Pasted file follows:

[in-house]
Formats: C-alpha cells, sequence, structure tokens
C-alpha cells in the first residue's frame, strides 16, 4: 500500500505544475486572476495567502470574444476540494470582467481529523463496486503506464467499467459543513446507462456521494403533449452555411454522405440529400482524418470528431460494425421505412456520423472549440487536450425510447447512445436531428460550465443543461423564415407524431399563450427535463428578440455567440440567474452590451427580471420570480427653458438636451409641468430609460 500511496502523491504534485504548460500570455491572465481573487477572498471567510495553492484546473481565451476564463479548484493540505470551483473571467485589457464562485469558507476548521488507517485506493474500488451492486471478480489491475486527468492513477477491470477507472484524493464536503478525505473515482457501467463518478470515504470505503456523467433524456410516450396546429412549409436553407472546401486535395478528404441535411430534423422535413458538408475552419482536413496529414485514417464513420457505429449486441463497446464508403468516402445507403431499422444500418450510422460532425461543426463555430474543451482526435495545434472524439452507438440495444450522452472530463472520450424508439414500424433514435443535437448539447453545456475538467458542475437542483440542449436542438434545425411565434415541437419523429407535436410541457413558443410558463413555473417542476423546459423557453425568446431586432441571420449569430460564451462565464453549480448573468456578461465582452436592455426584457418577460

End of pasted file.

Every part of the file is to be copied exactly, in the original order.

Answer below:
[in-house]
Formats: C-alpha cells, sequence, structure tokens
C-alpha cells in the first residue's frame, strides 16, 4: 500500500505544475486572476495567502470574444476540494470582467481529523463496486503506464467499467459543513446507462456521494403533449452555411454522405440529400482524418470528431460494425421505412456520423472549440487536450425510447447512445436531428460550465443543461423564415407524431399563450427535463428578440455567440440567474452590451427580471420570480427653458438636451409641468430609460 500511496502523491504534485504548460500570455491572465481573487477572498471567510495553492484546473481565451476564463479548484493540505470551483473571467485589457464562485469558507476548521488507517485506493474500488451492486471478480489491475486527468492513477477491470477507472484524493464536503478525505473515482457501467463518478470515504470505503456523467433524456410516450396546429412549409436553407472546401486535395478528404441535411430534423422535413458538408475552419482536413496529414485514417464513420457505429449486441463497446464508403468516402445507403431499422444500418450510422460532425461543426463555430474543451482526435495545434472524439452507438440495444450522452472530463472520450424508439414500424433514435443535437448539447453545456475538467458542475437542483440542449436542438434545425411565434415541437419523429407535436410541457413558443410558463413555473417542476423546459423557453425568446431586432441571420449569430460564451462565464453549480448573468456578461465582452436592455426584457418577460